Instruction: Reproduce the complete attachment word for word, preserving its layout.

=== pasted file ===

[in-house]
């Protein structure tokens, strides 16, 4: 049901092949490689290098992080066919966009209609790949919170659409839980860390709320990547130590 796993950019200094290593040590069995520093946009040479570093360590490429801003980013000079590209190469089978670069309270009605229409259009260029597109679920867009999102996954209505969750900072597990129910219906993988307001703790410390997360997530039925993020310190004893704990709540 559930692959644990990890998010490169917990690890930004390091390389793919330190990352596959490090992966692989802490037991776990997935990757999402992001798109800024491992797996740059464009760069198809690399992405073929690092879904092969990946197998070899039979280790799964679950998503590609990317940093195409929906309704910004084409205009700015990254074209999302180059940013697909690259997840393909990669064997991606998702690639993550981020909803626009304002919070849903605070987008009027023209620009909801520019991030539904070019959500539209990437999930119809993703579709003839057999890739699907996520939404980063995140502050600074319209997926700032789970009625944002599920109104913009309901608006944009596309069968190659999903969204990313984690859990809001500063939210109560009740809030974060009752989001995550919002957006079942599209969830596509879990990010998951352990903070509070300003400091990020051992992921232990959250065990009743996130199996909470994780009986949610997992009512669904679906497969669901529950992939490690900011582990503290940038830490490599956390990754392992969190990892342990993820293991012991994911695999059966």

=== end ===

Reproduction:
[in-house]
């Protein structure tokens, strides 16, 4: 049901092949490689290098992080066919966009209609790949919170659409839980860390709320990547130590 796993950019200094290593040590069995520093946009040479570093360590490429801003980013000079590209190469089978670069309270009605229409259009260029597109679920867009999102996954209505969750900072597990129910219906993988307001703790410390997360997530039925993020310190004893704990709540 559930692959644990990890998010490169917990690890930004390091390389793919330190990352596959490090992966692989802490037991776990997935990757999402992001798109800024491992797996740059464009760069198809690399992405073929690092879904092969990946197998070899039979280790799964679950998503590609990317940093195409929906309704910004084409205009700015990254074209999302180059940013697909690259997840393909990669064997991606998702690639993550981020909803626009304002919070849903605070987008009027023209620009909801520019991030539904070019959500539209990437999930119809993703579709003839057999890739699907996520939404980063995140502050600074319209997926700032789970009625944002599920109104913009309901608006944009596309069968190659999903969204990313984690859990809001500063939210109560009740809030974060009752989001995550919002957006079942599209969830596509879990990010998951352990903070509070300003400091990020051992992921232990959250065990009743996130199996909470994780009986949610997992009512669904679906497969669901529950992939490690900011582990503290940038830490490599956390990754392992969190990892342990993820293991012991994911695999059966």